DHS: Cyberattack on Mississippi Election Websites Not 'Widespread Coordinated Campaign' Election workers sort ballots at the Maricopa County Tabulation and Election Center in Phoenix, Arizona. (John Moore/Getty Images)
By Brian Pfail | Wednesday, 09 November 2022 05:34 PM EST
Mississippi Secretary of State Michael Watson announced on Wednesday that his office could not confirm the identity of perpetrators behind a cyberattack that disrupted Mississippi's election websites on Tuesday.
Watson said the cyberattack caused the state's site to be "periodically inaccessible,"although he remains optimistic that the "election system was not compromised."
Reportedly, a Russian hacking group claimed responsibility for the attack. According to USA TODAY, the group said on Telegram that it targeted the state's election websites to "hit the section that is directly related to the elections."
The hackers said they would "attack American Democrats as a gift to the Republicans for the elections," and its first target would be the Democratic National Committee.
The DNC website was down at some point on Tuesday, but it's unclear what might have caused the outage.
A senior official at DHS's Cybersecurity and Infrastructure Security Agency (CISA) told reporters that they are "certainly aware of the [Russian] claims… but that's not enough for the federal government to provide attribution."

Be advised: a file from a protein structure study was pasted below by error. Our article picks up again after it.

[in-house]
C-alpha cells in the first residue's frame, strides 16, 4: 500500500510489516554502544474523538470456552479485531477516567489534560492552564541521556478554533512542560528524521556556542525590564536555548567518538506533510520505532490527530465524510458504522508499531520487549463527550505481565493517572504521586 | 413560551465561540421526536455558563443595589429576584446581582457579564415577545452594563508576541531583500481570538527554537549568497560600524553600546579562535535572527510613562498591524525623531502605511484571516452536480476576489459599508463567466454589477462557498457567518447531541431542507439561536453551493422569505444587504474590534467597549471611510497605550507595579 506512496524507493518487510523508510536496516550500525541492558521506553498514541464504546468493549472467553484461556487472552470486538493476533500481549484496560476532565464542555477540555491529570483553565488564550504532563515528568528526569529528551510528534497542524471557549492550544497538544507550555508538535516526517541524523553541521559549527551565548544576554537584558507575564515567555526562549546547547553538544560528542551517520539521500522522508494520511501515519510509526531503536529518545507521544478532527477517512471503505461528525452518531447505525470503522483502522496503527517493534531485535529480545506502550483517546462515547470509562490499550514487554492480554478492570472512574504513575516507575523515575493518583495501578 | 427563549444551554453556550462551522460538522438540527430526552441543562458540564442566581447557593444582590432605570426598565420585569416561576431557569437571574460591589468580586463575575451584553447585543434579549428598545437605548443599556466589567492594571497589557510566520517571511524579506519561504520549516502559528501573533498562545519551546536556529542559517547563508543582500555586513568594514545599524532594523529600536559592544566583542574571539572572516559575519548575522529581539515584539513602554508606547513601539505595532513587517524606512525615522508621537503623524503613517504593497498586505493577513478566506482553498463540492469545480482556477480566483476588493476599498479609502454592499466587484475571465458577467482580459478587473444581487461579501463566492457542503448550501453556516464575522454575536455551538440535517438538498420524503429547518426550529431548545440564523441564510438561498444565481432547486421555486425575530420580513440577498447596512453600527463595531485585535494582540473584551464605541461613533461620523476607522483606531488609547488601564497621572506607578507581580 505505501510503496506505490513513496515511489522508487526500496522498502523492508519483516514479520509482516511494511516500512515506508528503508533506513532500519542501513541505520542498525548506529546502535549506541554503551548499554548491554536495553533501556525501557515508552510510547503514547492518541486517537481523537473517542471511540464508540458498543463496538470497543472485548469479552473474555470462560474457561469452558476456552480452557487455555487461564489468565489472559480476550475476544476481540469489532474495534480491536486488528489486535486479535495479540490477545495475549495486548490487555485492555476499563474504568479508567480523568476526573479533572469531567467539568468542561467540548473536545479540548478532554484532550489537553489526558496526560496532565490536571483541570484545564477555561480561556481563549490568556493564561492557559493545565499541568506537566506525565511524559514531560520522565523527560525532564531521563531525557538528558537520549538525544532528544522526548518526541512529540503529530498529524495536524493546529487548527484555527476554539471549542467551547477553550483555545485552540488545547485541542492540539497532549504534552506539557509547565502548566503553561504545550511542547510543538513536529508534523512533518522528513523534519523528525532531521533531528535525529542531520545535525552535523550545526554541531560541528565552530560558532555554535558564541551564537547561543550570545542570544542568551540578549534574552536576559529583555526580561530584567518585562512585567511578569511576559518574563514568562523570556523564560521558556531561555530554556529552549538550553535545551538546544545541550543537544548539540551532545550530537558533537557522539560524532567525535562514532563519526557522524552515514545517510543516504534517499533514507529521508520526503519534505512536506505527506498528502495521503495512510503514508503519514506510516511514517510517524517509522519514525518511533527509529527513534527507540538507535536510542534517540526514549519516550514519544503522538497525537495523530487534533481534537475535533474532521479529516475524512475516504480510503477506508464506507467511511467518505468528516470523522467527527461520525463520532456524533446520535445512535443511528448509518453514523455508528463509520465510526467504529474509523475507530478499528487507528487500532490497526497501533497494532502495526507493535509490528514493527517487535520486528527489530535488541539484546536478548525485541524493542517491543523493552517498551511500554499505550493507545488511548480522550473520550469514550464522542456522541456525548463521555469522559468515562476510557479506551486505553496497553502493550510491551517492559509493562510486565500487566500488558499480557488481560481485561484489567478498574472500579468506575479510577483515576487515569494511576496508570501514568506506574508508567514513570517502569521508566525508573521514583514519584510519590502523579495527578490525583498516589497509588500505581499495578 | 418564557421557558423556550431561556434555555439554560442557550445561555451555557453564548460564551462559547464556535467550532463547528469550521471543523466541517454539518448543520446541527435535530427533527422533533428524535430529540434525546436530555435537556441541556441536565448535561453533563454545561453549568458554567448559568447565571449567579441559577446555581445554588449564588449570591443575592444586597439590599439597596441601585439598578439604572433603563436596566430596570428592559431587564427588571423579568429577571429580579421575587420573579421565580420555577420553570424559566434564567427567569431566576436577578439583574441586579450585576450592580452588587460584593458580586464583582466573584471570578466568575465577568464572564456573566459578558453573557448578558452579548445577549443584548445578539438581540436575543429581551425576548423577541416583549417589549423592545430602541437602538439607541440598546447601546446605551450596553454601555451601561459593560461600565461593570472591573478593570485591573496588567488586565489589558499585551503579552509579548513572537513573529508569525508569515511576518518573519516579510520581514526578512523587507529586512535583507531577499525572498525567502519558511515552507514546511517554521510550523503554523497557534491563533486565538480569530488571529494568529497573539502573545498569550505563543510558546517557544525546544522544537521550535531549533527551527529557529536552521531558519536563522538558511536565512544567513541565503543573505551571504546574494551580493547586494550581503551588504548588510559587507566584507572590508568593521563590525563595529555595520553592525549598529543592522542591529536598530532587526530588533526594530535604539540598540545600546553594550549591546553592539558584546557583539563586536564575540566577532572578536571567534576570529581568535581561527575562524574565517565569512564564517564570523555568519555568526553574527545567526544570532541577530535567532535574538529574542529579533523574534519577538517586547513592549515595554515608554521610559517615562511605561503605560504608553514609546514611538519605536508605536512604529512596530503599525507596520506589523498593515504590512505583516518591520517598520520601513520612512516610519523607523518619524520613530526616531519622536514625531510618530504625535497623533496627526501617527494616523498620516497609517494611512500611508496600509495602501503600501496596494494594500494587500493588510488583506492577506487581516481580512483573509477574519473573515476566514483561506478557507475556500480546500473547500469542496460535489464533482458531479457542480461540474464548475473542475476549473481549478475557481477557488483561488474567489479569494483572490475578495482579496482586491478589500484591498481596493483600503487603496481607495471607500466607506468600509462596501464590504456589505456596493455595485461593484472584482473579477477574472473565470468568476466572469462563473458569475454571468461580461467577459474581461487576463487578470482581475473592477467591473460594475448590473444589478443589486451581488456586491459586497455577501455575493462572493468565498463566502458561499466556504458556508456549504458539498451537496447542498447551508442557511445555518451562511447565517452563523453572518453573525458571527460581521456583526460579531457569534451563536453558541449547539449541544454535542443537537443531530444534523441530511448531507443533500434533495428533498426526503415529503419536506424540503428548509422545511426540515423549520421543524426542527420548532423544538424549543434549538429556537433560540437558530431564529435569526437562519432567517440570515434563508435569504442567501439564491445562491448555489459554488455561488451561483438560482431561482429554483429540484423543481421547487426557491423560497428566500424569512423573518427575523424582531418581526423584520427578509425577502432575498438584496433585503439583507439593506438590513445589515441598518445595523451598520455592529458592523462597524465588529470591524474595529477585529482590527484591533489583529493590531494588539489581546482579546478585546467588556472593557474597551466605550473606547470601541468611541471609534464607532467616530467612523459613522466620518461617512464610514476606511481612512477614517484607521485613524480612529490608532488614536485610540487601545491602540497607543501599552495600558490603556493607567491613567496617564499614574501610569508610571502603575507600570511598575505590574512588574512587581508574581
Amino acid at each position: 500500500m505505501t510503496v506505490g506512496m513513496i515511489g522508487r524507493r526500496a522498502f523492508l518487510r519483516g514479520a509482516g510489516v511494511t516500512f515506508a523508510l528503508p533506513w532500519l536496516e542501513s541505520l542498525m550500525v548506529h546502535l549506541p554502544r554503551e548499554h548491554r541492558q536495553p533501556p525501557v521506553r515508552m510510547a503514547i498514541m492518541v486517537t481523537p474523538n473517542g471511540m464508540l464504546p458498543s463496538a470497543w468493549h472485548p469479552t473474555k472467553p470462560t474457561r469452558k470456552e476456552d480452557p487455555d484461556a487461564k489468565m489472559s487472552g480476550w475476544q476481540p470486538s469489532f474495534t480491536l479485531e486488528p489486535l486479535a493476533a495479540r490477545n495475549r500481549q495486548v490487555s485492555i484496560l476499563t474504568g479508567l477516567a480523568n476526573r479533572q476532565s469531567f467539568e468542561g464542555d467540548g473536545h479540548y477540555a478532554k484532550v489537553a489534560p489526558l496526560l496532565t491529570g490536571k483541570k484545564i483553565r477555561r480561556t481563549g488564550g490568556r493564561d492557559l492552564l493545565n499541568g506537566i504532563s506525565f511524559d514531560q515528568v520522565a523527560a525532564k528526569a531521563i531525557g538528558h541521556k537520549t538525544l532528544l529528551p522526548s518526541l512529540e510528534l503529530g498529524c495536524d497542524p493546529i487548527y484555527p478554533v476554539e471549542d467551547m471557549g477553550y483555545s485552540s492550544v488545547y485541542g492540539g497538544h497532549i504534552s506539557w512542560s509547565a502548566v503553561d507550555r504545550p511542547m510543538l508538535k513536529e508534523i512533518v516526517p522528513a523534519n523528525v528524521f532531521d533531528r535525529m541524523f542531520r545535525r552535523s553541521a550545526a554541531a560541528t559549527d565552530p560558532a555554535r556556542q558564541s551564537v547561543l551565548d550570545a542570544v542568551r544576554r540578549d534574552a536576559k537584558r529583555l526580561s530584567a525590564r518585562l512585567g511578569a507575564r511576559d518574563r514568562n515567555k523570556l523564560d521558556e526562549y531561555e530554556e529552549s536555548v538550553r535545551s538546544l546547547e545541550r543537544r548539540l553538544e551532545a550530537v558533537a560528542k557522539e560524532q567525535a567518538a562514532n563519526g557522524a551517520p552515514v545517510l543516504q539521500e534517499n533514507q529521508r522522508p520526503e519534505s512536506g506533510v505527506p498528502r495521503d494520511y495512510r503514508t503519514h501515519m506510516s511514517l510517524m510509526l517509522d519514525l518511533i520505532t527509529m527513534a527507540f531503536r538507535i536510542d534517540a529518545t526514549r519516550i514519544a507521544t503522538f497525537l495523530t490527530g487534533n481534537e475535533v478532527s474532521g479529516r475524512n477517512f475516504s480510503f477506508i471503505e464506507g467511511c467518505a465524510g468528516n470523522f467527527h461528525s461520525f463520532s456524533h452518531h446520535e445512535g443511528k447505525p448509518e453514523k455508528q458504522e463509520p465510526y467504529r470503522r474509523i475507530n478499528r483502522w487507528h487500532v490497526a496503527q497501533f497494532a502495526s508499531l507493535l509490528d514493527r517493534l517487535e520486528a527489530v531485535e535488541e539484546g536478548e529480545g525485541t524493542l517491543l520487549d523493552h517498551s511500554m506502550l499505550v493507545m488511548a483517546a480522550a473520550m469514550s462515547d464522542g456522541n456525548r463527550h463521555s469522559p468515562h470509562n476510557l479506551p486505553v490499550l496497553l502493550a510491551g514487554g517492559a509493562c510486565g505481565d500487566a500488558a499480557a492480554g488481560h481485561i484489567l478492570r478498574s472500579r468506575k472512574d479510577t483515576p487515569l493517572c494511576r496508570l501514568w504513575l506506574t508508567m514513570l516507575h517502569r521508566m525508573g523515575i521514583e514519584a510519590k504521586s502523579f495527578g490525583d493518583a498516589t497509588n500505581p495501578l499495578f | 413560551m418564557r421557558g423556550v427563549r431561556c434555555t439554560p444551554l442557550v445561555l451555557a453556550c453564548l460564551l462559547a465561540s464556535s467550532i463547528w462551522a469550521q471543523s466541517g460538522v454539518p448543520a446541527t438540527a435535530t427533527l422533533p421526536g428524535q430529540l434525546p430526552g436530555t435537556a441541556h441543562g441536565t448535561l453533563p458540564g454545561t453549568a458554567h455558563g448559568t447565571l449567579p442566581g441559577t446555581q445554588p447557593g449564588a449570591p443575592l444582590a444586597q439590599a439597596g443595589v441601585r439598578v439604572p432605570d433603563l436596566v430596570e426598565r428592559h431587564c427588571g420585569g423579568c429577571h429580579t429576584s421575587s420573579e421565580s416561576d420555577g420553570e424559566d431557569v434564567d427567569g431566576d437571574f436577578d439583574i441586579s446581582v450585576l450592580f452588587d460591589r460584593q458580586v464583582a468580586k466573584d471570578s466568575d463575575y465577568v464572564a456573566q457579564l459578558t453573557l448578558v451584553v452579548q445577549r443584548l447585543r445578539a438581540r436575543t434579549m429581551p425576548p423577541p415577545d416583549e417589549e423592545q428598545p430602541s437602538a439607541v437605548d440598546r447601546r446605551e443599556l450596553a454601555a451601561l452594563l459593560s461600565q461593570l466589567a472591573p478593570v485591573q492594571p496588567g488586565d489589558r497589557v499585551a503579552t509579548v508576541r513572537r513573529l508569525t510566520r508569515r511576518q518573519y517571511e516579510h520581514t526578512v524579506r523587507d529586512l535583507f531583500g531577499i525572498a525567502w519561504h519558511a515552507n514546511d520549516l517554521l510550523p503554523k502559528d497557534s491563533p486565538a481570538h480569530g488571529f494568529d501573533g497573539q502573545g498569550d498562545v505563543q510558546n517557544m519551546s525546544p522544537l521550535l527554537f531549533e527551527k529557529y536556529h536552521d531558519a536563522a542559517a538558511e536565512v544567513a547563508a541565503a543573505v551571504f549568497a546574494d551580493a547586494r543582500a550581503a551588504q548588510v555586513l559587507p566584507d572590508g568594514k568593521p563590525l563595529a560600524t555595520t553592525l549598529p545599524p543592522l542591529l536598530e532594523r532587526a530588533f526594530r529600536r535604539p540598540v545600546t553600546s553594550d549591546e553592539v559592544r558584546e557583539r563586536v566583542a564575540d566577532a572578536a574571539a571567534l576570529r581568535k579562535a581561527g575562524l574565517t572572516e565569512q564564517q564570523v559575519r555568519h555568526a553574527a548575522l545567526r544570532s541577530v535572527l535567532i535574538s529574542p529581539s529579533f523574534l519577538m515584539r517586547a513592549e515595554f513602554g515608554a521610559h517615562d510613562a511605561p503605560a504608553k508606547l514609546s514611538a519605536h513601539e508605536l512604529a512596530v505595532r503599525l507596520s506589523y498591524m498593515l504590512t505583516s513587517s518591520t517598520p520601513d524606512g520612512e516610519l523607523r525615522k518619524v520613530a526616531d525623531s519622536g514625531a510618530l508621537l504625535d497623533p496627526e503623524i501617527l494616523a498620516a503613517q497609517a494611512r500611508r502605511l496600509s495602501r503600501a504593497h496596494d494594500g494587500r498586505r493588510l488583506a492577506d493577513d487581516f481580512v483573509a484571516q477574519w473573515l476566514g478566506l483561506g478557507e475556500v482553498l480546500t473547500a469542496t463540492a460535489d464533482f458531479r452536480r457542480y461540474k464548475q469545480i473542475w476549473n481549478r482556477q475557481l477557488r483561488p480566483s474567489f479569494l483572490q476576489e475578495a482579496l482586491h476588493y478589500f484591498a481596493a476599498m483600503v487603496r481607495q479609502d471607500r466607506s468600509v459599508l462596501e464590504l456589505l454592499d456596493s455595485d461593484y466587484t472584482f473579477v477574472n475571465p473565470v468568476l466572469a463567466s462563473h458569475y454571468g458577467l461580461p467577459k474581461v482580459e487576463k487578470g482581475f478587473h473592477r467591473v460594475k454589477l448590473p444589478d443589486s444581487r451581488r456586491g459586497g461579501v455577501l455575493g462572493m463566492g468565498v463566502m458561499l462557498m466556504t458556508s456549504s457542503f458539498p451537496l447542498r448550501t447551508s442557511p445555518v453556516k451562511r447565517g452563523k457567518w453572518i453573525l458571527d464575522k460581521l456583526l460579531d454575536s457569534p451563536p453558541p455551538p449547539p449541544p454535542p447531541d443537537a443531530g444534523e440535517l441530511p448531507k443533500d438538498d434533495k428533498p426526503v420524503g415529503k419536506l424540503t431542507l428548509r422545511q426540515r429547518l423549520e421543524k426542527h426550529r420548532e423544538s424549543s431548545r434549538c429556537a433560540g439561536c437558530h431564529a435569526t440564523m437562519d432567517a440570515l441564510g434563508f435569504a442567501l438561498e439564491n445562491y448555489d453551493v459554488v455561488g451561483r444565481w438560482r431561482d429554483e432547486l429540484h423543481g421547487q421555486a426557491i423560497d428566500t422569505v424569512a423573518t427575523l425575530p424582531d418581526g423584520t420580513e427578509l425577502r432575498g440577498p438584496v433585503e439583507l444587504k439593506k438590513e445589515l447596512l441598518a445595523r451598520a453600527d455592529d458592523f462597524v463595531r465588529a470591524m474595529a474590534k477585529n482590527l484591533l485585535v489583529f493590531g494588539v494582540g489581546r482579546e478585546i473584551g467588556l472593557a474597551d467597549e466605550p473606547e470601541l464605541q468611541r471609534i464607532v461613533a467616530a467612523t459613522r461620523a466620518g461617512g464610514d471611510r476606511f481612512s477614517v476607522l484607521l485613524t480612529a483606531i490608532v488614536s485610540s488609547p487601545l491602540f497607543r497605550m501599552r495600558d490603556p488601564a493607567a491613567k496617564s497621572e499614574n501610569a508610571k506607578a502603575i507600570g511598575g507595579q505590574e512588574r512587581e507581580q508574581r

Another state that suffered from a cyberattack on Election Day was Illinois. The state's Champaign County Clerk's Office posted on Facebook acknowledging network and server issues believed to be caused by cyberattacks.
The attacks came one day after Yevgeny Prigozhin, a wealthy Russian business and close confidant to Vladimir Putin, allegedly claimed on Telegram that the Kremlin interfered in the U.S. elections to subvert American democracy.
"We interfered, we interfere, and we will interfere," said Prigozhin.
CISA said on Tuesday that they were aware of a "handful" of distributed denial of service (DDoS) attacks that impacted several state election websites.
CISA said that Election Day was successful overall, and those targeted quickly recovered. It also said there was no evidence to suggest a "widespread coordinated campaign," chalking much of it up to normal glitches.